Just like a GUI program our game will run in an endless loop. On every loop cycle we'll need to check for new events.
So, it's good practice to define a function to hold all your event handling code. Then it's a simple matter to call this function every loop cycle.
Here's a barebones example:
# loop through all events
for event in pygame.event.get():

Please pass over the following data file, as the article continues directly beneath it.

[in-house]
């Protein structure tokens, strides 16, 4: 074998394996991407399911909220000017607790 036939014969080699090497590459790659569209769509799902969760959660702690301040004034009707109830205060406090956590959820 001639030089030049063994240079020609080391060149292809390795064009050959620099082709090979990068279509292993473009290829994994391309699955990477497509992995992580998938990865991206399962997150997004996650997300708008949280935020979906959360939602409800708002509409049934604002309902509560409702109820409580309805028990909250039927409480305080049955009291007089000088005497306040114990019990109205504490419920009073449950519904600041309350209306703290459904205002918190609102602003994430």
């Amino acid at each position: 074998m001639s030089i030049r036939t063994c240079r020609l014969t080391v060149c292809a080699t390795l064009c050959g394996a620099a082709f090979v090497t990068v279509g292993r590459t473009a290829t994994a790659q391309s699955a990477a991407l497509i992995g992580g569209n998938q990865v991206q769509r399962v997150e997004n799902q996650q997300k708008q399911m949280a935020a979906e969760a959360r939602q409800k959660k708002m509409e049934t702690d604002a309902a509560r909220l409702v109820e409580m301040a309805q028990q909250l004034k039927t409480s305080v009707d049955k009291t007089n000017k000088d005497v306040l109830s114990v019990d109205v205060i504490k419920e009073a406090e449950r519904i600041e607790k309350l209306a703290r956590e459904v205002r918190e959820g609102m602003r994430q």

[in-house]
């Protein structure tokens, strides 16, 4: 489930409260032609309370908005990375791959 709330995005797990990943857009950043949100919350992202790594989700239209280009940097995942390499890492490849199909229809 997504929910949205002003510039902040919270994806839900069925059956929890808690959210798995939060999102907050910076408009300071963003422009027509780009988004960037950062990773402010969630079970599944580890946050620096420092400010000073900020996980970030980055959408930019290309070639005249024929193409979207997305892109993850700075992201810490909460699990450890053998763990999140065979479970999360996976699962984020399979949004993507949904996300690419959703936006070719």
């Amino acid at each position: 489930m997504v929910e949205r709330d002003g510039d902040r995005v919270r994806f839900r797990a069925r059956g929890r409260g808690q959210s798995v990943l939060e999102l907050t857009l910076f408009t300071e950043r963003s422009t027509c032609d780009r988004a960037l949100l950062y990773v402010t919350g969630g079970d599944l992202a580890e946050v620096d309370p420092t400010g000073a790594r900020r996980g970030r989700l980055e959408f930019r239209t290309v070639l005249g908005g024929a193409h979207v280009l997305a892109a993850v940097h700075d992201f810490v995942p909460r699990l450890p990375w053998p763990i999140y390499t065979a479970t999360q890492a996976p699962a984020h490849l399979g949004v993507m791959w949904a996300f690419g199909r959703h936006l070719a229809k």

if event.type == pygame.QUIT:
At any particular moment there may be many different events. We'll need to test them all, so there's a for loop to iterate through the full event list.
In this barebones example we only test for one event, namely the
QUIT event. If this has occurred the game is closed using the
sys.quit() function call.
A post from my Learn Python on the Raspberry Pi tutorial.